A supplementary retirement pension can be awarded at the full rate before age 62 if the applicant has been awarded his/her basic retirement pension on the basis of a long career or on the basis of permanent inability to work.


On January 1st, 2019, the unified Agirc-Arrco scheme rolled out a temporary pension increase/ decrease system. It is intended as an incentive for members to keep working beyond the age at which they become eligible for a full-rate retirement pension.
This system only applies to members who were born on or after January 1st, 1957, and who become eligible for a full-rate Agirc-Arrco retirement pension after January 1st, 2019.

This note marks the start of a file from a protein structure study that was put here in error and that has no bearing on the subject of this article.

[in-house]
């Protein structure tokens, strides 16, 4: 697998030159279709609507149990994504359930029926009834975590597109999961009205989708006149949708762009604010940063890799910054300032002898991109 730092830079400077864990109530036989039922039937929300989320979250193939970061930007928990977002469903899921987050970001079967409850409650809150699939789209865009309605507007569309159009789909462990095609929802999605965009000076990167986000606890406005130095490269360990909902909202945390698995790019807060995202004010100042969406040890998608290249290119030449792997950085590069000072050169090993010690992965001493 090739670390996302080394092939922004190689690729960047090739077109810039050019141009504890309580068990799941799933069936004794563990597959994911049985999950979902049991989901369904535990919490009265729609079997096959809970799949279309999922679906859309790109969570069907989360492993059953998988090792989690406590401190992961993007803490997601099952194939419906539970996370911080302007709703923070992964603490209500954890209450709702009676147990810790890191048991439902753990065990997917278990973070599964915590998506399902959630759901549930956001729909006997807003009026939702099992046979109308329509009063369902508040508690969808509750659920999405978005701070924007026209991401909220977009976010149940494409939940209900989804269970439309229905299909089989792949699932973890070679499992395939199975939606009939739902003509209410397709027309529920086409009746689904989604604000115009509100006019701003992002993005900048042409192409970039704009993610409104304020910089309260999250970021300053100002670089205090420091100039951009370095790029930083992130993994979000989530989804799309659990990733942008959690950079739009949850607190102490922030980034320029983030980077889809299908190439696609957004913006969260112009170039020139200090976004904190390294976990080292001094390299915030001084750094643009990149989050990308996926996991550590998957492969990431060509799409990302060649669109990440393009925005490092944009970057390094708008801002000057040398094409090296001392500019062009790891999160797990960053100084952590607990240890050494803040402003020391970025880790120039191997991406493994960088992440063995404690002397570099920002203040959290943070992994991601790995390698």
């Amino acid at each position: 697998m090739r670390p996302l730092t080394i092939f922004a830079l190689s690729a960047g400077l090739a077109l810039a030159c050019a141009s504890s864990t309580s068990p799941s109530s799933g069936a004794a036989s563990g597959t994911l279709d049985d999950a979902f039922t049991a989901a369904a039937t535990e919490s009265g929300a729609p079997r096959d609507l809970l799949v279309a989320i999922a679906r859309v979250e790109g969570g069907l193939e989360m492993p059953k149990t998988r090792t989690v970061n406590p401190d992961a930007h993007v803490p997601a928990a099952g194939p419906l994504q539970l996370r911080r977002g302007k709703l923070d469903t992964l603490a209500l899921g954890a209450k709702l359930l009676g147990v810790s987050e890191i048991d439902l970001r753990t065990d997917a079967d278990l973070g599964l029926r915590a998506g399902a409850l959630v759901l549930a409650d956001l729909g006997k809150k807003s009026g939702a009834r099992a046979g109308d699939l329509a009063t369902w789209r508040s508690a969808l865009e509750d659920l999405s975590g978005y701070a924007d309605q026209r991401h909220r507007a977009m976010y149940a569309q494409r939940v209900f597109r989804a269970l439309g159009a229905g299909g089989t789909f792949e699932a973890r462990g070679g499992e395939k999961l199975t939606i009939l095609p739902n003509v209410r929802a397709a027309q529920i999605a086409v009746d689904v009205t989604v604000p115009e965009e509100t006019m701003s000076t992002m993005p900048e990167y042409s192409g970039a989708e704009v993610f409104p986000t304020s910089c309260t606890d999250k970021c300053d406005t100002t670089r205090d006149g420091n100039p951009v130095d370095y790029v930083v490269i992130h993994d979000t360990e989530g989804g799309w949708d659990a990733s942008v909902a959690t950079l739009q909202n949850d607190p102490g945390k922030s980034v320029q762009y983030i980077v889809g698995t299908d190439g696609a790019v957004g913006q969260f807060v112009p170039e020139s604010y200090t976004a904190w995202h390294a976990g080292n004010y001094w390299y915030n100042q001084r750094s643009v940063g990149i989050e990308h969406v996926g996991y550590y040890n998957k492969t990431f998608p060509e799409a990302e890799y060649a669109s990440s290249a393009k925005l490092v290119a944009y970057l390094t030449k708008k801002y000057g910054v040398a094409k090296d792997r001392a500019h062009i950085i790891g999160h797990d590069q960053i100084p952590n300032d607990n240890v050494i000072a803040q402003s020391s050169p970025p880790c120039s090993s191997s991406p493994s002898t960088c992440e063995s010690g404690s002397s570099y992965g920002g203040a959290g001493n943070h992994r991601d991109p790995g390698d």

The 3 circumstances under which an increase/decrease applies are as follows:

  • The member applies for a supplementary retirement pension to start on the date they become eligible for the full rate under the basic scheme. A 3-year, 10% decrease will be applied to the amount of their supplementary retirement pension. The decrease will be lifted once the pensioner has reached aged 67 or more.
  • The member applies for a supplementary retirement pension to start one year after the date they became eligible for the full rate under the basic scheme: The decrease will not apply and they will be awarded the full amount of their supplementary retirement pension.
  • The member applies for a supplementary retirement pension 2 or more years after they became eligible for the full rate under the basic scheme: A 1-year pension increase of:
    • 10% will apply if you postpone claiming your supplementary retirement pension by two years,